Pam is the artist and I am the producer for our pavement painting parties. She walked away from dinner with all of the art and I went out to buy the paint and brushes.
On the day we came to create the pavement mural with people from the neighborhood and volunteers from the two hospitals, Pam told me she’d been inspired to create the design based on the community garden in the little girl’s artwork.
We always arrive early for our painting parties so Pam can chalk the outline of the art and I can arrange all the paint for easy access. At Gabriel’s Place, neighbors were so ready and excited to bring the art to life, people of all ages crowded around the painting area watching us get ready, barely interested in the sidewalk chalk we’d brought along for creative distraction while we prepared.
When we gave the call for painting time, there was a rush to start and every volunteer paired with a citizen artist. A couple of hours later, we’d painted a community garden together and people stood around talking about joy. Ozie Davis, President of the Avondale Community Development Corporation, wrote these words next to a Facebook collage of photos from the painting: This was a pure joy today! I’m not sure what you've heard about my hood, but you might need to experience #INsideAvondale.
Mostly, this makes me think that co-creating a community inspired mural while listening to music and doing some dancing together connects people and changes the way we think about a place. It didn’t occur to me to think about that morning as access to an arts experience. I suppose technically it was, but that’s surely not what seems most important about the day.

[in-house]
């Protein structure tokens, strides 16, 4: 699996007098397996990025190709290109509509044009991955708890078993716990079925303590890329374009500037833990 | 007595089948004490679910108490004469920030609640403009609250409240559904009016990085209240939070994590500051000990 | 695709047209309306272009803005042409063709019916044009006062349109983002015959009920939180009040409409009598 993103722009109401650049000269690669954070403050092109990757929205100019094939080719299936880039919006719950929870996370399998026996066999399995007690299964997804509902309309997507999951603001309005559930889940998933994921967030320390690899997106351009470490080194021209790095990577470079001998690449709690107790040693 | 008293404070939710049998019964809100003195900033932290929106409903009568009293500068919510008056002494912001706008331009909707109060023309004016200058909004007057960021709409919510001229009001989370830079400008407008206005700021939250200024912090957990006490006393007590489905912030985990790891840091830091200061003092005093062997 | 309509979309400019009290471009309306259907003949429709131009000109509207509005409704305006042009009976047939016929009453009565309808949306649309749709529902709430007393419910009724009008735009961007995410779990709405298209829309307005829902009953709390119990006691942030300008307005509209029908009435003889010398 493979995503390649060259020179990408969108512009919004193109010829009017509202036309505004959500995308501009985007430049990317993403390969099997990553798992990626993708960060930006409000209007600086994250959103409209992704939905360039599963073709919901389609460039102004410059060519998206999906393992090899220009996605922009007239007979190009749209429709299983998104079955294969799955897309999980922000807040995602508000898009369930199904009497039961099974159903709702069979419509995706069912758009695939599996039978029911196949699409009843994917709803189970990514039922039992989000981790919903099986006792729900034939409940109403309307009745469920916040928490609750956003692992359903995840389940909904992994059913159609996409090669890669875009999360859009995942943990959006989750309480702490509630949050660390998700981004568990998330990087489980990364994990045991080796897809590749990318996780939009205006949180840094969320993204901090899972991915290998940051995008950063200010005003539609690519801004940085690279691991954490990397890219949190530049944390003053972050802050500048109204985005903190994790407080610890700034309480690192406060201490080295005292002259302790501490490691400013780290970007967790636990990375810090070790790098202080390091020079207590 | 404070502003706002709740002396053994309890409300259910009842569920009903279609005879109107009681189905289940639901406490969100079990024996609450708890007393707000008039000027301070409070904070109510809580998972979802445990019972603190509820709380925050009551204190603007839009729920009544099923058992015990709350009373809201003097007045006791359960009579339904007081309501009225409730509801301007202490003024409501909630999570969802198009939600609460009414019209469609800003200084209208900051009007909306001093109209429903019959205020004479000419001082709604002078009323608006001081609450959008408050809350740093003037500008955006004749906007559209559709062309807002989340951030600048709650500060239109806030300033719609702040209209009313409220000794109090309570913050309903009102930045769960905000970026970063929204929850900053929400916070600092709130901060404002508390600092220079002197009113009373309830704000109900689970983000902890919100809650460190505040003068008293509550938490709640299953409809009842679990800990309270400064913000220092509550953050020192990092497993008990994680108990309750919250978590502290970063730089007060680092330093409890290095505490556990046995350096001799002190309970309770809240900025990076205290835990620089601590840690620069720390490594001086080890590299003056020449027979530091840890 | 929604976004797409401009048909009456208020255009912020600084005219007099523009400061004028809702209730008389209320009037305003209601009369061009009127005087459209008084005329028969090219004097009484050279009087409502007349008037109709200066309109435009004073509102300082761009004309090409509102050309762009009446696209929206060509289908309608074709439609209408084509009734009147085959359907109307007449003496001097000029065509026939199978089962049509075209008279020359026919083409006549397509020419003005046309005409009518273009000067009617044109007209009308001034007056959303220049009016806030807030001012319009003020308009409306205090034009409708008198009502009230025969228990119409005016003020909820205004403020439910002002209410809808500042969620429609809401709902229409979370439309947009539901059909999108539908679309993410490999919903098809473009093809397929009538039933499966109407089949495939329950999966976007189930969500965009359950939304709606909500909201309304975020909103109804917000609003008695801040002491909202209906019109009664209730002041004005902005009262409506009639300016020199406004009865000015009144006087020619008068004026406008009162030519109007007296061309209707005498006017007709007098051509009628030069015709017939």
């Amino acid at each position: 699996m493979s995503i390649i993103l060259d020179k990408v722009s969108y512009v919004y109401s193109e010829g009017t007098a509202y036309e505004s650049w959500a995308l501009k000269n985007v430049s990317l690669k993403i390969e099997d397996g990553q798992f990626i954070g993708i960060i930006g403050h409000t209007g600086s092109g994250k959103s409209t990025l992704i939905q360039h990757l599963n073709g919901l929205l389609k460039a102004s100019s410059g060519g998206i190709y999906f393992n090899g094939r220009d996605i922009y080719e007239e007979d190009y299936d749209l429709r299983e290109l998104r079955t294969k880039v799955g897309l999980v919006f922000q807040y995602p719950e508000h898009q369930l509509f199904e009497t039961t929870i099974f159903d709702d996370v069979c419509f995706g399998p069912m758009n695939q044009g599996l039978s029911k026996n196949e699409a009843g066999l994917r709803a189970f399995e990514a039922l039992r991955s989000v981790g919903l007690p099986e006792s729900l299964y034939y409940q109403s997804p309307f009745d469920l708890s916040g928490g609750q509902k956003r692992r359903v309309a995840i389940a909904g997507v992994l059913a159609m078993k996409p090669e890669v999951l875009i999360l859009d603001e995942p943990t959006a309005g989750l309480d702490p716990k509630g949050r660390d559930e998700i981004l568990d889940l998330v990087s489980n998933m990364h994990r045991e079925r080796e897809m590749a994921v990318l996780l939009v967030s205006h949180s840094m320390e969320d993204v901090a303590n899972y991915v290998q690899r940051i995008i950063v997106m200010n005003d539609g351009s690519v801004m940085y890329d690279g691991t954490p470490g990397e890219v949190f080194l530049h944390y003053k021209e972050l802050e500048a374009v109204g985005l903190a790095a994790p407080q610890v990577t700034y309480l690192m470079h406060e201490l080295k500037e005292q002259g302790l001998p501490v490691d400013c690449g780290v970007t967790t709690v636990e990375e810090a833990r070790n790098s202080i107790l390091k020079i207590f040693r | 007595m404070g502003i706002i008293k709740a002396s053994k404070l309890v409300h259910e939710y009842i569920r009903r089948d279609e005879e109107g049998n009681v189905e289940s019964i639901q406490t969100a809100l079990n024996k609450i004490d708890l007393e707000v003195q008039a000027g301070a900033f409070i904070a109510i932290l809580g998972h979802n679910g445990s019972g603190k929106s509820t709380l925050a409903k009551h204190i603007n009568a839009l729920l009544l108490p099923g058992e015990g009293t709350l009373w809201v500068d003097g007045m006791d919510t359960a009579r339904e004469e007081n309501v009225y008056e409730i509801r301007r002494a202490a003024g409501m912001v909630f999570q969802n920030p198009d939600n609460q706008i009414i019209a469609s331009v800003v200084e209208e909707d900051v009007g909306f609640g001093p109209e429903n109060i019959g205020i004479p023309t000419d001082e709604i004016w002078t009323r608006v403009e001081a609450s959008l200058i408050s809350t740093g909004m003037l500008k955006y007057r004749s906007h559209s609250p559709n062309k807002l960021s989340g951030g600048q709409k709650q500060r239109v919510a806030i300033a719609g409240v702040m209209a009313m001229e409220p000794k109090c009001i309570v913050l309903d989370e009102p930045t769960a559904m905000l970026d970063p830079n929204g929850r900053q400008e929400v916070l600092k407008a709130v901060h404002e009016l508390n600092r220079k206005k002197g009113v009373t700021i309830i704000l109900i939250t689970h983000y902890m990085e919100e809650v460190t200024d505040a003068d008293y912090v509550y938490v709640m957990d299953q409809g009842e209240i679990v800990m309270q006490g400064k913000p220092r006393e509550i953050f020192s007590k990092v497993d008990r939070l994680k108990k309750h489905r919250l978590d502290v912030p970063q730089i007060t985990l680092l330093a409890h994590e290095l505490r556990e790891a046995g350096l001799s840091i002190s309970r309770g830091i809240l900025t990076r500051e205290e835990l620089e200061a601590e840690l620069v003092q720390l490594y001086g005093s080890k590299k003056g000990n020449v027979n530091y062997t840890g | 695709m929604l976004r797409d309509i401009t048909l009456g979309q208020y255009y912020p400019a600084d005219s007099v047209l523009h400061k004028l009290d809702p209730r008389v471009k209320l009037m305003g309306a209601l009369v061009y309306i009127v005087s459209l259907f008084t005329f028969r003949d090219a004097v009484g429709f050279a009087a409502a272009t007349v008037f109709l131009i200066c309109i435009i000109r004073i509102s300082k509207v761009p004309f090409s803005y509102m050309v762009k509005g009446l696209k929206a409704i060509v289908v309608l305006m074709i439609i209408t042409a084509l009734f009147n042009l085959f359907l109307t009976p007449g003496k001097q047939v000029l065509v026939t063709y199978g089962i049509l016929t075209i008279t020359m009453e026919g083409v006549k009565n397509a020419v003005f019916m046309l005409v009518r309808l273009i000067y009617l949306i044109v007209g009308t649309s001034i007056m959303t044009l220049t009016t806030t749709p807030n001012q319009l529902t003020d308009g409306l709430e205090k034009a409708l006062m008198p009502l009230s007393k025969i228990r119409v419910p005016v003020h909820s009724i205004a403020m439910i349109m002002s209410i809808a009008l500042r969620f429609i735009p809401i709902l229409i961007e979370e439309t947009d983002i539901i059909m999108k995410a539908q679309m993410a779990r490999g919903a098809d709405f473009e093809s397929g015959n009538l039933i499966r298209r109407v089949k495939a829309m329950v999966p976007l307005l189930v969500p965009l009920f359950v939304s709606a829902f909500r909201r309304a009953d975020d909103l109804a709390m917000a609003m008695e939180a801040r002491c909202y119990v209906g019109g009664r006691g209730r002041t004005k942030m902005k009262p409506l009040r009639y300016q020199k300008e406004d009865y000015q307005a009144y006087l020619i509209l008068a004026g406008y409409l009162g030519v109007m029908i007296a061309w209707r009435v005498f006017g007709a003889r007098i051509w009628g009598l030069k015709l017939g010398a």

There’s a lot of art in my life. My parents are orchestra musicians. My sisters and I all spent many hours at Music Hall listening to the symphony. Our childhood soundtrack included our parents practicing at home and dinner parties where friends gathered to play chamber music in our living room.
We all took music lessons. Some of us went to ballet and theatre class. We got arts education at the museum. We had a unique— by late 20th century standards—experience of deep and extensive exposure to old (white) European fine arts, especially classical music. As an adult, I go to plenty of symphony concerts. Also theatre, museums, ballet, and even opera. I love going, and the way the arts make me think and feel. I have no doubt that my early interaction with art affected my life’s trajectory in a substantial way.
But there’s a world of difference between my personal experiences with art (and any wish I have for everyone to share moments like those) and our jump for joy when we finished painting together at Gabriel’s Place.
The painting activity might seem a small thing. But, no. Co-creating the art is a major happiness element, enhancing quality of life and connecting the neighborhood residents to people working at the encroaching institutions. Recognizing the damage done, the racist and privileged actions over decades, is large.
Americans for the Arts’ new equity statement calls on us to “hold ourselves accountable, because acknowledging and challenging our inequities and working in partnership is how we will make change happen”.
That’s what is going on in Avondale. We’re doing it together. And we’re doing it with art, not for art.